RE/SEARCH, 20 Romolo #B, San Francisco CA 94133 | Call 415.362.1465 |

SOLD OUT/DO NOT ORDER! Incredibly Strange Music cassette

(3 customer reviews)

$10.00

Song List: * Buddy Merrill – Busy Bee * Bob Peck – Sweet 16 * Dean Elliot – Lonesome Road * Katie Lee – Will to Fail * Harry Breuer – Minute Merengue * Rajput & The Sepoy – Up, Up & Away * The Scramblers – Mister Hot * Rod Dave Harris – Dinner Music for a Pack of Hungry Cannibals * Perrey & Kingsley – Swan's Splashdown * Jo Ann Castle – Tico Tico * Billy Mure – Hawaiian War Chant * Fred Lowrey – William Tell Overture * Kali Bahlu – A Cosmic Telephone Call

Out of stock

Description

On this amazing CASSETTE you will hear a rousing version of the “William Tell Overture” whistled by the blind virtuoso Fred Lowery; an unbelievably off-key instrumental interpretation of the hit song “Up Up & Away,” played on an out-of-tune sitar-with-strings arrangement… Every Song is an incredible, “how did this get made?”, mirth-provoker! Guaranteed to raise your morale, lift your spirits, provoke wonder, and make you want to produce some incredibly-strange-music yourself!

… a song from an album titled “From Couch to Consultation,” “The Will to Fail” -a hilarious toe-tapping Tin Pan Alley tune about the Freudian “failure complex”; and a humorous parody of Blackboard Jungle-style juvenile delinquents titled “Sweet Sixteen.”

Energizing instrumentals include a vivacious, frenetic track performed on the xylophone (“Minute Merengue”) and a rapid-fire guitar instrumental version of “Flight of the Bumble Bee.” The album ends with a song called “A cosmic Telephone Call,” a 7-minute excursion into the mind-altering and hilarious world of Kali Bahlu, a self-styled guru, done with a weirdly atmospheric sitar accompaniment.

Additional information

Weight 0.38 lbs

3 reviews for SOLD OUT/DO NOT ORDER! Incredibly Strange Music cassette

  1. Rolling Stone

    Incredibly Strange Music is best augmented by its forthcoming companion cassette which collects other Bizarro-world stuff never likely to come your way in any other form.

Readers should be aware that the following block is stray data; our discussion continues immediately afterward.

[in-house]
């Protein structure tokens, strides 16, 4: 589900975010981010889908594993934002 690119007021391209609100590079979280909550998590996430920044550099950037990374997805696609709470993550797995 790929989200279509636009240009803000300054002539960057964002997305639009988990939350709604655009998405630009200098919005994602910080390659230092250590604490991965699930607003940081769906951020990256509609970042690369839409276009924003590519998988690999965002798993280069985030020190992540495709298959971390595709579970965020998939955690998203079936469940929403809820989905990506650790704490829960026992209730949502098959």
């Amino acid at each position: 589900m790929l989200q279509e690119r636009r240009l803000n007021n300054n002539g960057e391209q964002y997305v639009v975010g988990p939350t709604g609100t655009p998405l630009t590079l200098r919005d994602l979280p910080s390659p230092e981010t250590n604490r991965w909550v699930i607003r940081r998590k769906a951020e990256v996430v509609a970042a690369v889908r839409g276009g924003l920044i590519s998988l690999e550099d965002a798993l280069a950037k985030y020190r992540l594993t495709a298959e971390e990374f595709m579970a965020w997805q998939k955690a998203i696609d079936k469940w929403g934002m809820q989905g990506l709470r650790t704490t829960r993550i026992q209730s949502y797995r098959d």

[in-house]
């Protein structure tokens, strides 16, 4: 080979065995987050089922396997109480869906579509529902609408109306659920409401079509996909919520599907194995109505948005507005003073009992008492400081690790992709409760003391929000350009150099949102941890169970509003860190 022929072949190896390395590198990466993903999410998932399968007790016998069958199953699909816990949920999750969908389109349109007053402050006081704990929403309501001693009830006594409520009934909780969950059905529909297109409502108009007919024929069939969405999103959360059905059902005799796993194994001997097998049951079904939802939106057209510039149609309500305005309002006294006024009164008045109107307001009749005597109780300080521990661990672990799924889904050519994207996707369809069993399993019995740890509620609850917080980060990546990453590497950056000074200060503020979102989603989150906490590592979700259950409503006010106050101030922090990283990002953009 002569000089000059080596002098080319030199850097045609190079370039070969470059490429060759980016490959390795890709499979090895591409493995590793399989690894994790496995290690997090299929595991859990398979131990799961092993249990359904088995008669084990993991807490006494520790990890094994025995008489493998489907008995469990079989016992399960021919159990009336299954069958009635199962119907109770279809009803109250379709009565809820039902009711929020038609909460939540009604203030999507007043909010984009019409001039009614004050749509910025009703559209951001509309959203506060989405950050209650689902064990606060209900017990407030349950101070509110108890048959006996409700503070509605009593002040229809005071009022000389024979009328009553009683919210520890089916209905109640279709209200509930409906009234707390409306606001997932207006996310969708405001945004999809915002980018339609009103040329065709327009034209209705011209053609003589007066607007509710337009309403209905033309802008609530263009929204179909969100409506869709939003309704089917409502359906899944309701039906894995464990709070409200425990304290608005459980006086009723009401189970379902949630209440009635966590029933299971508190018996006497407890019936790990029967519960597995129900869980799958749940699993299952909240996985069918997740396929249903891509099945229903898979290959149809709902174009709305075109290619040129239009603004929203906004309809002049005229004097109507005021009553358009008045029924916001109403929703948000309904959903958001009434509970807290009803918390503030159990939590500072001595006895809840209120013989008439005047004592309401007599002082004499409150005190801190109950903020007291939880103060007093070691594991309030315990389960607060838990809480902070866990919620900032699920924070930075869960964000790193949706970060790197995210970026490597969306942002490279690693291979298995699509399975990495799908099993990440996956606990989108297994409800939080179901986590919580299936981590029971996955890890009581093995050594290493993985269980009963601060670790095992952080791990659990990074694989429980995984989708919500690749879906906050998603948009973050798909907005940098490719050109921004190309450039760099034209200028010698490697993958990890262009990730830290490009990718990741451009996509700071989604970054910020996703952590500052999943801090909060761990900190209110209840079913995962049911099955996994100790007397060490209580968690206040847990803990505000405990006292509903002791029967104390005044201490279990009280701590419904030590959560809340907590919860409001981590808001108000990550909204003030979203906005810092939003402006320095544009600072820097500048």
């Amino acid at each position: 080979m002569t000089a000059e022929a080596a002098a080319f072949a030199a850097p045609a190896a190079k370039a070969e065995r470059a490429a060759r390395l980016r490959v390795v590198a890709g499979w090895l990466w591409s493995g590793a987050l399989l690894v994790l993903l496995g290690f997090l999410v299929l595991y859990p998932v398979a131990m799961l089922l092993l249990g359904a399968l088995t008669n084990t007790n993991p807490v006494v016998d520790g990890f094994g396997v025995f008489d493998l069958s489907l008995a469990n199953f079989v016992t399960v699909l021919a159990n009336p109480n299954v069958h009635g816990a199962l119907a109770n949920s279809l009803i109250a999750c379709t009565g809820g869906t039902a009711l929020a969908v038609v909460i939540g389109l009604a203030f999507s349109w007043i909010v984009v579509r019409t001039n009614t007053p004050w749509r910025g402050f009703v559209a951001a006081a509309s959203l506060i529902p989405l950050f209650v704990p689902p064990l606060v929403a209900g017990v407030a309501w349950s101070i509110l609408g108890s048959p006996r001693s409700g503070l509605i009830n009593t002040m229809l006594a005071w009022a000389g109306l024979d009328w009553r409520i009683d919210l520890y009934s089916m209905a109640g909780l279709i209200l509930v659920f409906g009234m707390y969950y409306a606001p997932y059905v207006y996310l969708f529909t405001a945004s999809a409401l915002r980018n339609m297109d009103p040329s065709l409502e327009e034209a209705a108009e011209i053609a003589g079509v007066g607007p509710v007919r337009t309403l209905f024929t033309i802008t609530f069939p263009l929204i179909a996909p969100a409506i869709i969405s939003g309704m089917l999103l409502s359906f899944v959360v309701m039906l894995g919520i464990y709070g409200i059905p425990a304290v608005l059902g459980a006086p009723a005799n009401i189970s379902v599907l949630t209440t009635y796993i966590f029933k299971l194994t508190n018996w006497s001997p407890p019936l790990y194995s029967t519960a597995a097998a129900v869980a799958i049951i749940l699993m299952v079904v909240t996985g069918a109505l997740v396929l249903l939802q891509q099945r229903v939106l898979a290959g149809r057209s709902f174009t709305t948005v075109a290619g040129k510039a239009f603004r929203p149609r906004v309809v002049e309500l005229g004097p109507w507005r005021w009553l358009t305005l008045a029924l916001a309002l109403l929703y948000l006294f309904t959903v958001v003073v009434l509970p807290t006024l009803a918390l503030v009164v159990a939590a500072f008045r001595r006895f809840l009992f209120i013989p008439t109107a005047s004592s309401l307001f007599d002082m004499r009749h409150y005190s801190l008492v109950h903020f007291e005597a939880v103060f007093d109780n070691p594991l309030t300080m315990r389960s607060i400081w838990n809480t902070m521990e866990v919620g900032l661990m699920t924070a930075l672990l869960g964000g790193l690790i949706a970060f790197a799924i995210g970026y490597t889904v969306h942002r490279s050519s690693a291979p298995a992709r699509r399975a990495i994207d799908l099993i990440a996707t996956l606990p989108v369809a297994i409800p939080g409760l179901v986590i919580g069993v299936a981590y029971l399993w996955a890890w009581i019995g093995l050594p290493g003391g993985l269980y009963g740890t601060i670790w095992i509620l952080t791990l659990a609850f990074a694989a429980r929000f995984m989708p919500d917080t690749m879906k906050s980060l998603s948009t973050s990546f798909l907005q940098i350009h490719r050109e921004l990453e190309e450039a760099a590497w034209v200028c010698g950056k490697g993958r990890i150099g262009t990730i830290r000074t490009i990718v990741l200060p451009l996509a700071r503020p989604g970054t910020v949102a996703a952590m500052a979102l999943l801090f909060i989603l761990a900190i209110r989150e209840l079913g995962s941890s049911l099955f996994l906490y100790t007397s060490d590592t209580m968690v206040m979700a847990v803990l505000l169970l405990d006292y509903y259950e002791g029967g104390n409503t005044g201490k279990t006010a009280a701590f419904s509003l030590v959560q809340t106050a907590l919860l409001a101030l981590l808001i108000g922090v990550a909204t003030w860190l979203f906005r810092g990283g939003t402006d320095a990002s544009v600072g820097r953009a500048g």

2. Entertainment Weekly

    Alfred Hitchcock’s Music To Be Murdered By is just the tip of the iceberg. Incredibly Strange Music, a catalog of the wackiest discs ever made, goes where few audiophiles have ever gone.

  3. Anonymous

    This corollary to the first “Incredibly Strange Music” book by the fine folks at REsearch is the best type of subversive music there is. Just put it on at a party as background music, and within minutes, people are looking around, faces screwed up as if someone let loose the worst onion-dip fart in history, and saying, “What the hell IS this?” That is, if they’re “normal” and have a short sense of humor. The rest of us weirdos will dig this collection of ’50s and ’60s goofballs just fine.

    Some of the tunes are flat-out cool: the cheesy sitar of Rajput & the Sepoy going “Up, Up & Away”; Buddy Merrill’s “Busy Bee” guitar romp through Rimsky-Korsakov’s flower patch; Fred Lowrey’s whistled “William Tell Overture”; Jo Ann Castle’s proto-speed-metal accordion tune “Tico Tico”; and Dave Harris’ twisted “Dinner Music for a Pack of Hungry Cannibals,” obviously influenced by the even more twisted Raymond Scott. Only once — the 10+ minute last cut, Kali Bahlu’s “A Cosmic Telephone Call” — does the music get really incredibly strange and beyond the the most far-out boundaries of what’s really weird.

    And if you’re not careful, you may learn something. Listen to “Swan’s Splashdown,” the colorful cut by electronic music pioneers Perrey & Kingsley, and you’ll suddenly realize where Smash Mouth got its career from, starting with “Walking on the Sun.” Or listen to the ultra-corny “Mister Hot Rod” by The Scramblers, then trace a line directly to Jonathan Richman’s mid-’80s style (especially “Double Chocolate Malted”), from the vocal style down to the spoken patter. Both times, it’s as if you’ve tapped a secret alternate history of rock’n’roll. Who needs “normal”? Welcome to the society, bub!